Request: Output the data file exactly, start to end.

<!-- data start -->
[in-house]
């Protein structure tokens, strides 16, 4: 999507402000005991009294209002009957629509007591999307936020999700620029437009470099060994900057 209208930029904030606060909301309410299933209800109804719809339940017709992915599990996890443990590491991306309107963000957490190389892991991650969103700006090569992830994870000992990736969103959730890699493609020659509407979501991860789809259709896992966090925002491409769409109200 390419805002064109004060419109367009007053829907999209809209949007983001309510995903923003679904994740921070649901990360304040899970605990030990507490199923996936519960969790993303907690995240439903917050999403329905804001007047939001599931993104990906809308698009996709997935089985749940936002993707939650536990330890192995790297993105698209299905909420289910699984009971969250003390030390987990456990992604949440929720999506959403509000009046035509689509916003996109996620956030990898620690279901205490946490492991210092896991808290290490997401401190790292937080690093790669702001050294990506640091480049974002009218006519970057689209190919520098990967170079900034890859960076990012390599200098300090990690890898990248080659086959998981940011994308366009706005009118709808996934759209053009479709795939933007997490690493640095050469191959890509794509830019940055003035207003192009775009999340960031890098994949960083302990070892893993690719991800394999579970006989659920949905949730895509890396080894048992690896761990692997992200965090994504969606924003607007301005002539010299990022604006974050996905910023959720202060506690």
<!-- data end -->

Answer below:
[in-house]
């Protein structure tokens, strides 16, 4: 999507402000005991009294209002009957629509007591999307936020999700620029437009470099060994900057 209208930029904030606060909301309410299933209800109804719809339940017709992915599990996890443990590491991306309107963000957490190389892991991650969103700006090569992830994870000992990736969103959730890699493609020659509407979501991860789809259709896992966090925002491409769409109200 390419805002064109004060419109367009007053829907999209809209949007983001309510995903923003679904994740921070649901990360304040899970605990030990507490199923996936519960969790993303907690995240439903917050999403329905804001007047939001599931993104990906809308698009996709997935089985749940936002993707939650536990330890192995790297993105698209299905909420289910699984009971969250003390030390987990456990992604949440929720999506959403509000009046035509689509916003996109996620956030990898620690279901205490946490492991210092896991808290290490997401401190790292937080690093790669702001050294990506640091480049974002009218006519970057689209190919520098990967170079900034890859960076990012390599200098300090990690890898990248080659086959998981940011994308366009706005009118709808996934759209053009479709795939933007997490690493640095050469191959890509794509830019940055003035207003192009775009999340960031890098994949960083302990070892893993690719991800394999579970006989659920949905949730895509890396080894048992690896761990692997992200965090994504969606924003607007301005002539010299990022604006974050996905910023959720202060506690």